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Zika virus scares off travelers — for now

Tony Wagner Apr 20, 2016
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People gather on Copacabana beach, a landmark tourist destination in Rio, on February 26, 2016 in Rio de Janeiro, Brazil. The Zika virus outbreak, which may be linked to a surge in microcephaly cases in the country, is threatening tourism in Brazil which expects to profit from hundreds of thousands of foreign visitors travelling to Rio de Janeiro during the Rio 2016 Olympic Games. The World Health Organization (WHO) has declared the outbreak, centered in Brazil, to be a 'public health emergency of international concern'.
Mario Tama/Getty Images

Brazil hasn’t had it easy. An impeachment or a recession would cast a pall over the upcoming Olympics in Rio de Janeiro by themselves. But a travel advisory and last week’s confirmation that Zika virus is linked to birth defects seem to be scaring away potential travelers — at least for now.

Clayton Reid, president of travel marketing firm MMGY Global said travelers, especially young couples, are starting to second-guess their travel plans. His company has observed a 3,000 percent spike in search traffic related to Zika and safety since November.

“You can see, the consumer immediately begins to think about these issues,” Reid said. 

According to MMGY’s surveys, perceived safety has dipped in recent months, but interest is at an all-time high since March 2007. In fact, interest in travel was hit harder by the recession than anything else, Reid said. By contrast, terrorist attacks and disease are blips. There are some cancellations and quite a bit of fear from consumers, but that mellows out.

“I would argue that it’ll be a short-term impact” he said. “As with a lot of these things, it will pass. People [will] moderate their fears, and they will come back to those destinations.”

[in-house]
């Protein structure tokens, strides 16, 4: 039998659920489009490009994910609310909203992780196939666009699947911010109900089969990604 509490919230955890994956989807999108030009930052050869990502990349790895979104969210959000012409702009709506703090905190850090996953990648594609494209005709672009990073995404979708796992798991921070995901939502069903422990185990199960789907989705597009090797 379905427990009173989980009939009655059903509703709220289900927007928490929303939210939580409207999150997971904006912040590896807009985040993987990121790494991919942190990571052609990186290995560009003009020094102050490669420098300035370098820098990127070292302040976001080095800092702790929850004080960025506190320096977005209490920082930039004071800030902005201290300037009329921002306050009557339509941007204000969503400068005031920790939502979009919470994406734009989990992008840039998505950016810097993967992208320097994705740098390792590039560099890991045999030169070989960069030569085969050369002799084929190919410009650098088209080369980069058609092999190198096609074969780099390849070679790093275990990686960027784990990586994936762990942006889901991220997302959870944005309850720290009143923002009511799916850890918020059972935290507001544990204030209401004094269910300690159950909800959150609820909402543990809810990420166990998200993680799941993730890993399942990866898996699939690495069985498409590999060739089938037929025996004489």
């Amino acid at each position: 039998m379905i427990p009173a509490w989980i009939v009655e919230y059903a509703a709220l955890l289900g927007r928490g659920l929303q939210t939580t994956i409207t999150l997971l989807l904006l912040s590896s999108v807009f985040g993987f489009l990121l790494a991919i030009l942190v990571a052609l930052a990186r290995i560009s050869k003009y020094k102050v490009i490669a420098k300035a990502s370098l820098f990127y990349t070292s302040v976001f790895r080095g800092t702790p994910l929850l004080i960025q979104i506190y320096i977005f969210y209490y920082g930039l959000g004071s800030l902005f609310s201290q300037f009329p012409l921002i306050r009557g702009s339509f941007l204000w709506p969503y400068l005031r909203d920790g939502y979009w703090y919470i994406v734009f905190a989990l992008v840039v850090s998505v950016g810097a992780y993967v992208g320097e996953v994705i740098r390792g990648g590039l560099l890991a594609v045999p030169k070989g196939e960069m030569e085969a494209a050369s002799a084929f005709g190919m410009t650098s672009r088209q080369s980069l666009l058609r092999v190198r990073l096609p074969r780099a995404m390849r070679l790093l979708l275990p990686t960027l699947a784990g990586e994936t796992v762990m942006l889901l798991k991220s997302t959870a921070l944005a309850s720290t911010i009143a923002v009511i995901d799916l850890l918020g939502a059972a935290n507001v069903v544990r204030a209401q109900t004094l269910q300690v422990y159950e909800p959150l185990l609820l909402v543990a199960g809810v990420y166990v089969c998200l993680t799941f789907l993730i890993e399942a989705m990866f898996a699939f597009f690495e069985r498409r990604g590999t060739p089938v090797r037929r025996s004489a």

South and Central American countries might be feeling the squeeze right now, but the industry as a whole is resilient said Hillary Sale, a professor of law and business at George Washington University who studies tourism.

“It’s not that people will stop traveling, they’ll just go other places,” Sale said. “That even happened during the Recession. They just didn’t travel to long-haul destinations, they just traveled to nearby-drive destinations.”

One exception to the bounceback is the Middle East. Persistant fear of danger has lead to a steady decline in interest, even in perfectly safe destinations, Reid said. The same thing happened, though not on the same scale, during the Ebola epidemic.

It’s possible South and Central America, and Brazil in particular, could fall into that trap, especially with the Olympics coming up. Ticket sales have been sluggish, Sale said.

“Before, we had this rush of news stories on the virus. The last time I was interviewed, I said at that point I didn’t think it was going to have that much of an impact, but I’ve kind of changed my mind, particularly in terms of the Olympics.”

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